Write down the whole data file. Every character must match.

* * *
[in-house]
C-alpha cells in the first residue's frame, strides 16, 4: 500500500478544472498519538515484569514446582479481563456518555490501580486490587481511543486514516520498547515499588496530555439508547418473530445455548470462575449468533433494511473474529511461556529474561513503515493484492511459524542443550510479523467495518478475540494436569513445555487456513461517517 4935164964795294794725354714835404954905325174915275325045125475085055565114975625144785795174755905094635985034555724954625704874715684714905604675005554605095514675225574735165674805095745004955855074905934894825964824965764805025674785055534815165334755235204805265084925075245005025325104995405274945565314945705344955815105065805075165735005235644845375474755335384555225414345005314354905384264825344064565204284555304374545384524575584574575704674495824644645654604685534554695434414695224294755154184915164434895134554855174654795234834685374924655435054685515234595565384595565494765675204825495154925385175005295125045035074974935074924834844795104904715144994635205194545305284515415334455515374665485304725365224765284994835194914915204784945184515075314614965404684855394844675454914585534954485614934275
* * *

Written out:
[in-house]
C-alpha cells in the first residue's frame, strides 16, 4: 500500500478544472498519538515484569514446582479481563456518555490501580486490587481511543486514516520498547515499588496530555439508547418473530445455548470462575449468533433494511473474529511461556529474561513503515493484492511459524542443550510479523467495518478475540494436569513445555487456513461517517 4935164964795294794725354714835404954905325174915275325045125475085055565114975625144785795174755905094635985034555724954625704874715684714905604675005554605095514675225574735165674805095745004955855074905934894825964824965764805025674785055534815165334755235204805265084925075245005025325104995405274945565314945705344955815105065805075165735005235644845375474755335384555225414345005314354905384264825344064565204284555304374545384524575584574575704674495824644645654604685534554695434414695224294755154184915164434895134554855174654795234834685374924655435054685515234595565384595565494765675204825495154925385175005295125045035074974935074924834844795104904715144994635205194545305284515415334455515374665485304725365224765284994835194914915204784945184515075314614965404684855394844675454914585534954485614934275